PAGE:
Maintaining mental integrity during Covid-19 crisis | Sunday Observer
World Mental Health Day

Maintaining mental integrity during Covid-19 crisis

11 October, 2020

World Mental Health Day fell yesterday. This year’s theme was “Mental Health for All –Greater Investment and Greater Access for everyone, everywhere”.

The motto of the World Health Organisation is “No development without health, no health without mental health”.

According to the National Mental Health Survey in Sri Lanka, carried out by the Institute for Research and Development in Health and Social Care, 10 percent of Sri Lankans suffer from some form of mental illness.

On this Global Mental Health Day, we are not only talking about that 10 percent, but also about protecting and promoting mental health among the people.

This is more important than ever because of the importance of maintaining the mental integrity of the people in face of the global Covid-19 crisis.

There is a certain degree of reluctance to talk about mental illness in society. The reason for this is that mental illness is linked with the notion of stigma, and the people suffering from mental illness may be subjected to discrimination. But because we are talking about mental health, it must be understood that the entire population today is affected in some way. Many people are stressed out. Some others who have Covid-19 may try to hide it from society. None of these are indications of mental illness, but are based on what they think, and feel leading to unhelpful behaviours. In the face of such a complex crisis, we suggest that you use today’s dedication to mental health, to bring to the table how you should work collectively at home, at work, to promote and maintain your mental health.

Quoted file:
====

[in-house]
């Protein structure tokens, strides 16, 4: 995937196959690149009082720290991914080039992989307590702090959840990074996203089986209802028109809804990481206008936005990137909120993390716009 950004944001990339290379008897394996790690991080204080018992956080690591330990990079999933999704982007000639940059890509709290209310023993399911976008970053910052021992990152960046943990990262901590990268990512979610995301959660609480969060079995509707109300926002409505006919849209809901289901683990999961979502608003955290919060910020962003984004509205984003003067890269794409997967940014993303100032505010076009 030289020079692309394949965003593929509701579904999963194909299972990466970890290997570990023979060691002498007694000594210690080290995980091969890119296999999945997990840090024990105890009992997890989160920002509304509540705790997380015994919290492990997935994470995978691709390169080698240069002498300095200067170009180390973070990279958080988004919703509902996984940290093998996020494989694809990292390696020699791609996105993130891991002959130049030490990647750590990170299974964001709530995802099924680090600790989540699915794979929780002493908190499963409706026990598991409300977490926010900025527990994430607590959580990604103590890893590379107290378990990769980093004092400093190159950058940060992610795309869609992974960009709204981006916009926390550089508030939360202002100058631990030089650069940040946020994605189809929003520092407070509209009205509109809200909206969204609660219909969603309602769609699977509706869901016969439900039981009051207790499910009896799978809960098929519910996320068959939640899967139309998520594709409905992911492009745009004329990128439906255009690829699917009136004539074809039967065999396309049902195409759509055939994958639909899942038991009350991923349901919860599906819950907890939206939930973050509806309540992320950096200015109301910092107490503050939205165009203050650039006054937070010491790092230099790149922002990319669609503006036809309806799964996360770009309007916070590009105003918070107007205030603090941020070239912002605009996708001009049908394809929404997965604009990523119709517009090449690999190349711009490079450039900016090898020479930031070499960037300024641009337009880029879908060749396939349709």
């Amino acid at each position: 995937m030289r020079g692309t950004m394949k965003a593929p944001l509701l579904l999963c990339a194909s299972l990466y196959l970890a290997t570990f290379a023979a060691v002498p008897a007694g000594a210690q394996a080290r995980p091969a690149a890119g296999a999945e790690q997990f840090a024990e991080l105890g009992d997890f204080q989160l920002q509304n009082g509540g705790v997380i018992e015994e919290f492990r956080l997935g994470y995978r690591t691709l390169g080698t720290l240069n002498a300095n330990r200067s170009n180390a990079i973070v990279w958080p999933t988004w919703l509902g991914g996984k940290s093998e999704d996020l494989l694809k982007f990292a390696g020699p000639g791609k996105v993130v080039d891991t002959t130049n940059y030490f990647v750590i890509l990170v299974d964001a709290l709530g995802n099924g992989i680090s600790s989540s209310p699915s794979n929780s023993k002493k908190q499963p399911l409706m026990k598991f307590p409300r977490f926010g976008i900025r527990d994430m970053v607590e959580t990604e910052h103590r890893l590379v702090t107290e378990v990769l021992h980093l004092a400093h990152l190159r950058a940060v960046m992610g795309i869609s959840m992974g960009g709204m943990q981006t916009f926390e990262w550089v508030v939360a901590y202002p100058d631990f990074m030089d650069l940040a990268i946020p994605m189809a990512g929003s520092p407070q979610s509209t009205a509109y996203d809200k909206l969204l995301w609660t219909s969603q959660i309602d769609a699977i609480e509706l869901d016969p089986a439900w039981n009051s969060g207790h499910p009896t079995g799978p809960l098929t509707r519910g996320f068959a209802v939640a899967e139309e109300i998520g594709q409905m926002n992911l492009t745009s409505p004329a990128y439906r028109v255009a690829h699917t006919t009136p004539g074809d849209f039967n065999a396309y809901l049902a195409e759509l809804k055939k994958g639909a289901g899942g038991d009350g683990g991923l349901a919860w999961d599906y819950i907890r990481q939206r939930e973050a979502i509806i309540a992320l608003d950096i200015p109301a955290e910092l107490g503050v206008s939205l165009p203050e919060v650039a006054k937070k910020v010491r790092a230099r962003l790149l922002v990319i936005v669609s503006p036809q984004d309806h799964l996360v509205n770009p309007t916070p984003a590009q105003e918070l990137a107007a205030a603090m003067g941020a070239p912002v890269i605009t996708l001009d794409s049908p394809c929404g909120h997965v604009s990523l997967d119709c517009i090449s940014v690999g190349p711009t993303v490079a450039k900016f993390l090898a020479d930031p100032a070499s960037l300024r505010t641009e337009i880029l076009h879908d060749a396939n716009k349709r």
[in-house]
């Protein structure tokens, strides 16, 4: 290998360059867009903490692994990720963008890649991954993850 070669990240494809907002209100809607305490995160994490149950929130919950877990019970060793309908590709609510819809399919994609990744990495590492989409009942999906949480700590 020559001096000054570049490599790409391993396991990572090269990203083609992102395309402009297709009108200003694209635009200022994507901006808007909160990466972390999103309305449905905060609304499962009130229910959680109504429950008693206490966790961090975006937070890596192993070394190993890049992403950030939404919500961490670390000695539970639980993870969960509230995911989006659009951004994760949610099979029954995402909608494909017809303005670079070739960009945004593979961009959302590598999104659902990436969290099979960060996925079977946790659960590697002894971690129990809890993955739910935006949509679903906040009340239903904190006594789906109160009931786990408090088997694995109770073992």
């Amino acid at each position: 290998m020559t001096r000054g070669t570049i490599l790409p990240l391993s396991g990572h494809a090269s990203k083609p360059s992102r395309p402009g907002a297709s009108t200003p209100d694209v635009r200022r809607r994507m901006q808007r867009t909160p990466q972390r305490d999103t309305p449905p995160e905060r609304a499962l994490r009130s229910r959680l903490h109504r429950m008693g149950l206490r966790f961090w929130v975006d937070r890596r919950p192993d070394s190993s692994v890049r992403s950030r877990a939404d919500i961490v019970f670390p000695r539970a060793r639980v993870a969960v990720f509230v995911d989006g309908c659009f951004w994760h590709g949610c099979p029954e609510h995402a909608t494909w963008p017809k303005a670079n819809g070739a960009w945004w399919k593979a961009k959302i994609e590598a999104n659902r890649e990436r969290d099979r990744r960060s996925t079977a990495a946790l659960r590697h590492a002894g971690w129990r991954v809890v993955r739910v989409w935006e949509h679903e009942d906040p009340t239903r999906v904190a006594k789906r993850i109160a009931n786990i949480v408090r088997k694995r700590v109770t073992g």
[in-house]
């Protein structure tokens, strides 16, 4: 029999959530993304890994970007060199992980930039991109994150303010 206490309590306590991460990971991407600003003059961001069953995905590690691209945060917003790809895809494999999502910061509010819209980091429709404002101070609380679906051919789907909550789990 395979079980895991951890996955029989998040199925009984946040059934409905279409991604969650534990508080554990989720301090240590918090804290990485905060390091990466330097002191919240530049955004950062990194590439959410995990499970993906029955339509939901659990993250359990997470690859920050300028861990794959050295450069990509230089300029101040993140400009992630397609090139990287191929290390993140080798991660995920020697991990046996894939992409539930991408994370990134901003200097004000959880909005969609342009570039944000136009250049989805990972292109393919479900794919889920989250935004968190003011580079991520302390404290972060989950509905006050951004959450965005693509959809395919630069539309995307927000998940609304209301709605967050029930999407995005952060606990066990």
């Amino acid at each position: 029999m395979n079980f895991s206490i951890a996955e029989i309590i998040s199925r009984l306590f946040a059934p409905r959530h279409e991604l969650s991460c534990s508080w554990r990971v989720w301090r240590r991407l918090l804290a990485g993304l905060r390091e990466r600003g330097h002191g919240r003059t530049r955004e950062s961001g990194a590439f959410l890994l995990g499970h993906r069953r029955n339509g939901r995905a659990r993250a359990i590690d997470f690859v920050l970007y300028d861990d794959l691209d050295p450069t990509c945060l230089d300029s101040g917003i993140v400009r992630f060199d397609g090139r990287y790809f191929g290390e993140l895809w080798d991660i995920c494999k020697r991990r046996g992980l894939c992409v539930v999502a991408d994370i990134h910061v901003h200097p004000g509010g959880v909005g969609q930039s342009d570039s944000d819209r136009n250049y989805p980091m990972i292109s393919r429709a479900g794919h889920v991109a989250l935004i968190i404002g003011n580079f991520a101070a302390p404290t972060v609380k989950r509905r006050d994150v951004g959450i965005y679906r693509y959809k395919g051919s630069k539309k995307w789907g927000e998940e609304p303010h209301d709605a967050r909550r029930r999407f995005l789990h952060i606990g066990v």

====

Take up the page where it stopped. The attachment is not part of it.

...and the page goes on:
The media has a huge responsibility in this regard. That is, to contribute as much as possible to the role of promoting mental health. It is also the duty of every politician, every professional, and every citizen.

Mental illness is one of the leading components of non-communicable diseases, especially in the context of changing lifestyles, food habits, human relationships and decaying in traditional values witnessed in the modern world.

The promotion of mental health should be used as a pervasive theme in the school, from the kindergarten to the advanced level, in the university system, and at every workplace. Mental health promotion is not just a slogan, but should be part of social activism. It is the responsibility of every citizen and not just the responsibility of the Head of State or the Ministry of Health.